What a superb day of birding this was! We started early (6:00 am) and, strictly speaking, this was meant to be a morning outing. But we were all so excited about the birding — getting life birds, year birds and just enjoying the good weather — that we only stopped around 3:00 pm! It’s not only the birds, of which we recorded 88 species, that made this such a great day. It also was the people; it was such a fun group of twelve and we worked well as a team. Having so many eyes and ears also helped make the day successful, seeing almost all our target birds.
We started the day at sunrise at the parking for the wet prairie section of the massive Battelle Darby Creek Metro Park near the Teal and Harrier Trails. A couple of folks who arrived early were treated to a Common Nighthawk flying over the parking lot. We then slowly walked the first half of the Teal Trail. Our early start was intended to maximize our chances of getting visuals on Sora and Virginia Rail. We were not disappointed, as we got close-up views of both of these near the start of our walk!
American Bittern abounds here. We heard the weird call of this species all along the trail, but only a couple of people ended up getting excellent views of one in the cattails. This is the first time I’ve visited this site without seeing at least one of these skulking herons in flight. Least Bittern is always tricky to see, but we did hear one. A member of the group waited back while the rest of us continued, and he was eventually rewarded with excellent views of this beautiful little heron! Marsh Wrens were highly vocal but very skulking in the reeds; with some patience we managed to get good views of a few of them. The open water had more lingering winter ducks than I expected for late May, and we saw species such as Northern Shoveler, Ruddy Duck, Ring-necked Duck, lots of Blue-winged Teal, etc.
We then went to our Sedge Wren stakeout on the nearby Harrier Trail and were rewarded with incredible views of a constantly singing individual. (There was also a second one nearby as well). Henslow’s Sparrow was also much in evidence at the same site. This is a beautiful bird when seen well, even though its “song” is ridiculously simple.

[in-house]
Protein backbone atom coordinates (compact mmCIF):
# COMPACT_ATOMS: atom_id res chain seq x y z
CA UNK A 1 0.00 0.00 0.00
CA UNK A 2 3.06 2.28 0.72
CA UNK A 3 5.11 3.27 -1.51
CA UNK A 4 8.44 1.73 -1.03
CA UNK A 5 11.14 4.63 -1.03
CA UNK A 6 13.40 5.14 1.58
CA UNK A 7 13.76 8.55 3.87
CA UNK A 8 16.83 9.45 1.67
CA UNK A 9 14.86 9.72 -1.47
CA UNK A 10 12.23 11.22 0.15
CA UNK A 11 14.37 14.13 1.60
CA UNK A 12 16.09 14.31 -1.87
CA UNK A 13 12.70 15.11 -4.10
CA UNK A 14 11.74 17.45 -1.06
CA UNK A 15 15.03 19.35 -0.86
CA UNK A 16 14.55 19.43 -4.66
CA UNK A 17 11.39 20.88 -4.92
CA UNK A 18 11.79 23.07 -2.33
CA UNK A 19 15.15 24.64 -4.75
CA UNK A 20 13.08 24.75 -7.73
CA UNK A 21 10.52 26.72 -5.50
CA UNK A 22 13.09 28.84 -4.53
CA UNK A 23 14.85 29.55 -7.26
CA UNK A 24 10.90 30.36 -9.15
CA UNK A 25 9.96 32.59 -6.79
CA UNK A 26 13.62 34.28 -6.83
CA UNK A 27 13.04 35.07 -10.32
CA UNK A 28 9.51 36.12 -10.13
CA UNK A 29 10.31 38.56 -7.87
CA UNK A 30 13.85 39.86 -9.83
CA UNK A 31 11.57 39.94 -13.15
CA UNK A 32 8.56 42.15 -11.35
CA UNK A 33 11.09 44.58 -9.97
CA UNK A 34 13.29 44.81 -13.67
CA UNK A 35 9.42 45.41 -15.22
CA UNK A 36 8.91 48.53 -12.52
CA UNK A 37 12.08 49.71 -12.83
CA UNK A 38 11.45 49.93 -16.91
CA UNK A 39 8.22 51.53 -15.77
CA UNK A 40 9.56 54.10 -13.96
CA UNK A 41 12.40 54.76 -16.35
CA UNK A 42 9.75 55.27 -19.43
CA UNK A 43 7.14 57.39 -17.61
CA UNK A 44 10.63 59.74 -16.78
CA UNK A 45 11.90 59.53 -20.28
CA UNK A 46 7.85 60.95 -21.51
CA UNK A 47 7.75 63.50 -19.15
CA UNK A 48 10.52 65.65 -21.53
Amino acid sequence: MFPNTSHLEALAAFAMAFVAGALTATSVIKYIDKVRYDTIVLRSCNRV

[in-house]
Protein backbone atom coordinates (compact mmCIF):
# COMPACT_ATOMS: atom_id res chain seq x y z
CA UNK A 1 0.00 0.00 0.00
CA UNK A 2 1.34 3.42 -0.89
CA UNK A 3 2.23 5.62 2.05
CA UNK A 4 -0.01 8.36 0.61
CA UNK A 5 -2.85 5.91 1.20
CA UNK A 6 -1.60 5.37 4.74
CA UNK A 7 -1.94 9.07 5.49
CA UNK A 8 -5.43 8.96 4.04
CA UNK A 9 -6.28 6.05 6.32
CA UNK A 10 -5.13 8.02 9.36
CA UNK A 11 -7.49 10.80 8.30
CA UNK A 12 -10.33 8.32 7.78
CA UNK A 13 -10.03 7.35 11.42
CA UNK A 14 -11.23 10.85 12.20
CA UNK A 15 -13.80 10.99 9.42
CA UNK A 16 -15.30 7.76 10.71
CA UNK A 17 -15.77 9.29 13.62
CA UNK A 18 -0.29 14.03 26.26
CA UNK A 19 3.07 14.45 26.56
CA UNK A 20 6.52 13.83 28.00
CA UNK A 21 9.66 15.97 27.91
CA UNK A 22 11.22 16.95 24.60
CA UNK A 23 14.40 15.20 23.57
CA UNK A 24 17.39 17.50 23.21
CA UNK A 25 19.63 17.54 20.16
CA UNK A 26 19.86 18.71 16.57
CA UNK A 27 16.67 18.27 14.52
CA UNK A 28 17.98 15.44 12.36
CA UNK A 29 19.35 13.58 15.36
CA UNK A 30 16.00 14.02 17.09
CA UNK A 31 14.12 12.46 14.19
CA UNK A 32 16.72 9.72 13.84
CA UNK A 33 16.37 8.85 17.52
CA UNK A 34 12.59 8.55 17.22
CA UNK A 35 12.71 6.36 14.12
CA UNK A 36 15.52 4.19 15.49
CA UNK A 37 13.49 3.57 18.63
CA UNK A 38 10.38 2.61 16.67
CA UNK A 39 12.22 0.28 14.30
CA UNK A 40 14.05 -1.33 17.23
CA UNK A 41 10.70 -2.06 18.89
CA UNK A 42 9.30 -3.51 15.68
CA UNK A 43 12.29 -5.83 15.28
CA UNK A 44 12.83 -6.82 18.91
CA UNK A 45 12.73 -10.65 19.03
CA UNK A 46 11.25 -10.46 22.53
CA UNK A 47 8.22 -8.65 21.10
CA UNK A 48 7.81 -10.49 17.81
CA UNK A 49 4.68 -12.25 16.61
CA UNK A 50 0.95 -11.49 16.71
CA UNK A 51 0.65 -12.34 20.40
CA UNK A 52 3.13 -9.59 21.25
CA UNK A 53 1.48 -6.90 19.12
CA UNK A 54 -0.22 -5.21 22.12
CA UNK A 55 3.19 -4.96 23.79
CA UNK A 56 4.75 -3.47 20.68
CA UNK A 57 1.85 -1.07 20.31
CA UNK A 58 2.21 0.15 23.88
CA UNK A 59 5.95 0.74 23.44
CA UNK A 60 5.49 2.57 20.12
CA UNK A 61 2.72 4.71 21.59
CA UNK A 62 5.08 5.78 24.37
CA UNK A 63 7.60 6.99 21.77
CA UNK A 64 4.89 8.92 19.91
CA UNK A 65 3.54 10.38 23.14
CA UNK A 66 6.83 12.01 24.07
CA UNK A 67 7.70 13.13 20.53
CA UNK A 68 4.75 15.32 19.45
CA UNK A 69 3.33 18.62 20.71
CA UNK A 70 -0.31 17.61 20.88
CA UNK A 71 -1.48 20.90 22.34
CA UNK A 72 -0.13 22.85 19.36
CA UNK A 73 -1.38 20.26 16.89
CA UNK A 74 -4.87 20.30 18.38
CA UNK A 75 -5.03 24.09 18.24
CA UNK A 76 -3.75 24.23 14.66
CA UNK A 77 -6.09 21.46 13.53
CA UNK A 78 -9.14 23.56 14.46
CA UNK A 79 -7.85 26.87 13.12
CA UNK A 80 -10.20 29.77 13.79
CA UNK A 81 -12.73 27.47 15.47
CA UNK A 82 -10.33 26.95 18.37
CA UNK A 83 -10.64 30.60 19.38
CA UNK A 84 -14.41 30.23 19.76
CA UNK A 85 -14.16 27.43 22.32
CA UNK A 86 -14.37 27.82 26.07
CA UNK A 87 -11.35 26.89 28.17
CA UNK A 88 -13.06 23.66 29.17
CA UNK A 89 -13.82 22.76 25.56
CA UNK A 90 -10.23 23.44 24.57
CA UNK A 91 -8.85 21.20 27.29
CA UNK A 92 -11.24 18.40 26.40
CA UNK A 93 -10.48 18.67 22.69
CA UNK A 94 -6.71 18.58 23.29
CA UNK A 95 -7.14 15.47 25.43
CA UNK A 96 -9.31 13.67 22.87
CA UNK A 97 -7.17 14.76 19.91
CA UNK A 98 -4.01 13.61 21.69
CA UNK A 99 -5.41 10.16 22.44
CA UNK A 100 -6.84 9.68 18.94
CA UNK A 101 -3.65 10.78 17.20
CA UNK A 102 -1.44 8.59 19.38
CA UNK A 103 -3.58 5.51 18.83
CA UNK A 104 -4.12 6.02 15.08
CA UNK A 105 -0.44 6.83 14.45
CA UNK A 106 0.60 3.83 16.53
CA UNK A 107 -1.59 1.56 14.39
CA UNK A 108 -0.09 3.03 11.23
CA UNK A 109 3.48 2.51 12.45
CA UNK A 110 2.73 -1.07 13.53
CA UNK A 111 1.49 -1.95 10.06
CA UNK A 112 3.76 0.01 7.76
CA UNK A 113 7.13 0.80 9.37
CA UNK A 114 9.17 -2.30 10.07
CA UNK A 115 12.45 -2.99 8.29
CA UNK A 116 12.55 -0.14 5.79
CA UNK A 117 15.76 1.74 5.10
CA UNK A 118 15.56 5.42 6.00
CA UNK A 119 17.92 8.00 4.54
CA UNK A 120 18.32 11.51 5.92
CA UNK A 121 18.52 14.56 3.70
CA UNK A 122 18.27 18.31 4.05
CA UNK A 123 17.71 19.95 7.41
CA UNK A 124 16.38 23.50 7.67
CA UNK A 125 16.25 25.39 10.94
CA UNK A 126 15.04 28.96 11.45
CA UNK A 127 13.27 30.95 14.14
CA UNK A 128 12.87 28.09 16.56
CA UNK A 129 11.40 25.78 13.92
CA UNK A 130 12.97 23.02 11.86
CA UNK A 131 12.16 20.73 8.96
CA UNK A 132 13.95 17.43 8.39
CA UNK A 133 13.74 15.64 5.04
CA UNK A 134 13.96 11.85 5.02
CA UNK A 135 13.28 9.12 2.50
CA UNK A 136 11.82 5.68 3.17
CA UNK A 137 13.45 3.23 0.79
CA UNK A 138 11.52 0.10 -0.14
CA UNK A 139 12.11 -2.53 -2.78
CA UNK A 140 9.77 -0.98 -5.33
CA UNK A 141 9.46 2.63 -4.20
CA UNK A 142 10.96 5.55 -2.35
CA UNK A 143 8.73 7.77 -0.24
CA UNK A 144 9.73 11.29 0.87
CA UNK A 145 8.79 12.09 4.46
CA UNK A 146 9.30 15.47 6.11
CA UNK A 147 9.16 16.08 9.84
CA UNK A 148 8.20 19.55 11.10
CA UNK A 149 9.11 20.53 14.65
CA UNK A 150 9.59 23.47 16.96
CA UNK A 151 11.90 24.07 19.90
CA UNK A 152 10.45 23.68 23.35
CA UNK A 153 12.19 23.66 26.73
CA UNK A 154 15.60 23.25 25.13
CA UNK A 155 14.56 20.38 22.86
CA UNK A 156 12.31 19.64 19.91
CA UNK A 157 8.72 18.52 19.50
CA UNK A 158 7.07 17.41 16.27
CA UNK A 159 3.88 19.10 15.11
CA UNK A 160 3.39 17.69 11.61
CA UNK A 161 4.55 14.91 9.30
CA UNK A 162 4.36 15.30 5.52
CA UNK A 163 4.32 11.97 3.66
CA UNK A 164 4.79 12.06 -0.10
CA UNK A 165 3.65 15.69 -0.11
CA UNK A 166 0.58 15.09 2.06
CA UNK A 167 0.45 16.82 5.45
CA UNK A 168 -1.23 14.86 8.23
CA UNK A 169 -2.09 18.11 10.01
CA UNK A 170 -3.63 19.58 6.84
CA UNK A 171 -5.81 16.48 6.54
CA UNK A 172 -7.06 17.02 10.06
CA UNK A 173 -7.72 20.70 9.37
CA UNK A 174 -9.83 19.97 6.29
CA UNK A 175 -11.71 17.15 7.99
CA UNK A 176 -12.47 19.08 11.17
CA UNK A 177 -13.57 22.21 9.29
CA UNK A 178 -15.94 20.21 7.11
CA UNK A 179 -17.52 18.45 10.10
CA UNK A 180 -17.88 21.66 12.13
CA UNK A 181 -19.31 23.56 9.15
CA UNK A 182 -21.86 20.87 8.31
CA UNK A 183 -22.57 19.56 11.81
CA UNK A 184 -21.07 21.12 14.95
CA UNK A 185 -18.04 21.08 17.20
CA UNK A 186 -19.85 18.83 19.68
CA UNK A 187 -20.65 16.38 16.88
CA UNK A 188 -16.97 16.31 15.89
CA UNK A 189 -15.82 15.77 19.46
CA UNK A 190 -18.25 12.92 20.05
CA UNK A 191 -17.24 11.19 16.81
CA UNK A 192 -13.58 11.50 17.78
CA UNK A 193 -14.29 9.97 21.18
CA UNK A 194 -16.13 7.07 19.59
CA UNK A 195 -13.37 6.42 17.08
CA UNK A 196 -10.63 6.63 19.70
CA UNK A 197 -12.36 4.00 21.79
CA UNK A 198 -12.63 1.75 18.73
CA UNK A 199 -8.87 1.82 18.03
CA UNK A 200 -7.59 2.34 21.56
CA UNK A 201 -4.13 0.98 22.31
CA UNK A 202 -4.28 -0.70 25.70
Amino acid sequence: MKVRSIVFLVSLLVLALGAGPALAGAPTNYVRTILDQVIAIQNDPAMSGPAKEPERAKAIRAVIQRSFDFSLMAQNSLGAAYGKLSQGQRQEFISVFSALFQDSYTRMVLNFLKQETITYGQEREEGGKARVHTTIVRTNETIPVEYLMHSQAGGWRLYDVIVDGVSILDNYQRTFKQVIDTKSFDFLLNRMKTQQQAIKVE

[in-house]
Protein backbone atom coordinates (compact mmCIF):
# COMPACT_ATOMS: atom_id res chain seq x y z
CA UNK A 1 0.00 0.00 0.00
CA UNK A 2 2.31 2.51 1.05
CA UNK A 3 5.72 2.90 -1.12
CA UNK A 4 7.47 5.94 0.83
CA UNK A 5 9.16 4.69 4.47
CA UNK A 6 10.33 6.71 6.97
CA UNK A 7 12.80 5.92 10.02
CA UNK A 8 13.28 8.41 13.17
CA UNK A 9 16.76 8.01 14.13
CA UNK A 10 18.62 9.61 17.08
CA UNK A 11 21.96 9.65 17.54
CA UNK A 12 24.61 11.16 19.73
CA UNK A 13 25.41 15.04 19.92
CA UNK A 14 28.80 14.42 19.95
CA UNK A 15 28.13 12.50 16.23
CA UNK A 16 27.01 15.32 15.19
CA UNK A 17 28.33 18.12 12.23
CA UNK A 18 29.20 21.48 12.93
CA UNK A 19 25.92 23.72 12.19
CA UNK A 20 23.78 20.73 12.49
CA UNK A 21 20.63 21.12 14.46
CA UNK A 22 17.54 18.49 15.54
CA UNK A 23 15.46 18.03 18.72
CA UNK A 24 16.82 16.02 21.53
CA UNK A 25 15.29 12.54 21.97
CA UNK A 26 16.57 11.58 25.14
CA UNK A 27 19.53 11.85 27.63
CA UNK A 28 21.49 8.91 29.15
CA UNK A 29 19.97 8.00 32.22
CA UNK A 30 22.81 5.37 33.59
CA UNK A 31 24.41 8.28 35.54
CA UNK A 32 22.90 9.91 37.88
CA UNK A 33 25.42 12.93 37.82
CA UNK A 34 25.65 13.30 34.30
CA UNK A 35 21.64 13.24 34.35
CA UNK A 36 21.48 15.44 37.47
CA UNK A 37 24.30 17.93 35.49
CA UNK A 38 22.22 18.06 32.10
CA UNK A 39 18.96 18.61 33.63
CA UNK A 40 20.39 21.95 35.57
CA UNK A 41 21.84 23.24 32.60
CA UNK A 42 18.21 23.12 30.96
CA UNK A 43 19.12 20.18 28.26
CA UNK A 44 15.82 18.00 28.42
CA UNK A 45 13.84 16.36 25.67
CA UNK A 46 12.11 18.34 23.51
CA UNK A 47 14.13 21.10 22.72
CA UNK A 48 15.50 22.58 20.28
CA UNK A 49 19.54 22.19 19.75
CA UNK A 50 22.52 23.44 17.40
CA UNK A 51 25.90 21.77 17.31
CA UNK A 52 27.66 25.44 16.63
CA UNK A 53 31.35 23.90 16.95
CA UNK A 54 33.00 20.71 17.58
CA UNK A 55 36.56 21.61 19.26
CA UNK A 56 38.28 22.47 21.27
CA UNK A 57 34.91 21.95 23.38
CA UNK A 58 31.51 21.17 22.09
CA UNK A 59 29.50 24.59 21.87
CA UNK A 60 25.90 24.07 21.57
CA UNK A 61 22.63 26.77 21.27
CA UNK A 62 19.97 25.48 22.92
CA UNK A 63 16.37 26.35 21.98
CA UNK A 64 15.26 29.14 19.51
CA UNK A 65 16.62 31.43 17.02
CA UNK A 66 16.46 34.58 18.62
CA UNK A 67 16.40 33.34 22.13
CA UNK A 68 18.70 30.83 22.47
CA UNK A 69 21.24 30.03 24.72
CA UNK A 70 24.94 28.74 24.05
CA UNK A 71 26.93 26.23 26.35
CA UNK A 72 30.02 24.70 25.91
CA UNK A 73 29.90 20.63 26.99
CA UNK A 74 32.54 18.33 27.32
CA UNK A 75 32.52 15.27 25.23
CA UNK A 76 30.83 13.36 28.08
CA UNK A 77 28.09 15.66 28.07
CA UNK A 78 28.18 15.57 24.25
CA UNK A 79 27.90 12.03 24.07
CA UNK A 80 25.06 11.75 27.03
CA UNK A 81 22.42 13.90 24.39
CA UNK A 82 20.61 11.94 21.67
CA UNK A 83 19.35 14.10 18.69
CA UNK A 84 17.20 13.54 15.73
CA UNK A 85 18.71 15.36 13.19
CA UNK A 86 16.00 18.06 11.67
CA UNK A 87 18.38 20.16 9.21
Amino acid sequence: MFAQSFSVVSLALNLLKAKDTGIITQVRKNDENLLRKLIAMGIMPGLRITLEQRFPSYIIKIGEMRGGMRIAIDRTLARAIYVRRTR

Ronnie Clark kindly gave us a location for Kentucky Warbler at the Indian Ridge section of Battelle-Darby less than 2 miles away, so that’s where we headed next. And the intelligence was spot-on; we were rewarded with really fantastic views of this beautiful warbler as we walked through the woods. We saw a few other nice warbler species as well, even though the bulk of them had already migrated through Ohio earlier in the month. Acadian Flycatcher, a late migrant which is passing through Columbus in some numbers right now, did put in an appearance. So did the scarce Hairy Woodpecker, which always is a treat to see.
Most of us then headed to the OSU livestock facilities near the OSU airport. Here, one of the main targets was Upland Sandpiper, and we found three of them. Savannah Sparrow, Bobolink, and Dickcissel were also all seen well. Grasshopper Sparrow was also around but didn’t provide such good views. A Red-headed Woodpecker sat on a post and we managed to scope it.
Our final destination for the day was Woodside Green Park, where Bob and Elaine McNulty had reported hearing a Connecticut Warbler. We were unable to relocate it, but we did find quite a few other good birds including another Hairy Woodpecker, a beautiful Red-shouldered Hawk with prey in the tree right above the trail, and various others.
Thanks so much to the great folks who attended this outing, making the whole day such wonderful fun. And thanks to the birds for pitching up and co-operating so well!
The complete e-bird checklists for today’s outing can be seen at:
I really look forward to the next outing – I’m planning one about a month from now in late June.